One of the main thrusts of the package is that legislators who have been serving on the Sales and Use Tax Simplification Task Force is trying to bring cities onto the SUTS in whatever way they can. To that end, House Bill 1041, sponsored by Democratic Rep. Cathy Kipp of Fort Collins and Republican Rep. Rick Taggart of Grand Junction, proposed to limit any municipality that is not on the system from collecting taxes from retailers that do not have a physical presence in the city, costing them valuable revenue from online sales, unless e-tailers voluntarily remit taxes.

The bill also has a carrot for small businesses, raising from $300 to $600 the amount of monthly sales- and use-tax revenue a company can generate and still be able to remit payments quarterly rather than monthly. Meghan Dollar, Colorado Chamber senior vice president of government relations, said she would like to see the department have the ability to raise that threshold even higher via rulemaking, as it will ease the administrative burden on small firms.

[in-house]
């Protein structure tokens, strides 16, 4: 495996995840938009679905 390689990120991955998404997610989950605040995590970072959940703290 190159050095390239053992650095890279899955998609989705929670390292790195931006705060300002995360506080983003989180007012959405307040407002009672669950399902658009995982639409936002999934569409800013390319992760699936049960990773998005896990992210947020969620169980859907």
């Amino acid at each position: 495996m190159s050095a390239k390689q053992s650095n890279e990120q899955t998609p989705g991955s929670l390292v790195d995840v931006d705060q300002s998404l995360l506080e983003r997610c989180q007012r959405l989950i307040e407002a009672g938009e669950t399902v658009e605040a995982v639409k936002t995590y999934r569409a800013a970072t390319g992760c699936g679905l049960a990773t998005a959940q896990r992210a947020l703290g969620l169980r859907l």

Colorado state Rep. Rick Taggart speaks on a bill on the House floor last session.

“We’re still encouraging these remaining municipalities to get on board because this is business-friendly and efficient,” Taggart said after amending the bill to strip a provision that would have forced all cities to join the system by July 2025. “And we need to be for that as a Legislature.

Lodging tax and sales-tax collections

Two other bills seek to integrate lodging taxes into the SUTS system and make the administration of statewide lodging taxes more uniform as a profusion of cities pass special taxes on short-term rentals and require them to pay fees.

Senate Bill 24, sponsored by Democratic Sen. Jeff Bridges of Greenwood Village and Republican Sen. Kevin Van Winkle of Highlands Ranch, requires cities to apply the same tax reporting and remittance standards to intermediaries like Expedia Group as they do to lodging owners reporting their taxes directly. And it bars governments from asking for more information from these intermediaries, such as guest demographics that some cities now demand, than they would ask from lodging owners.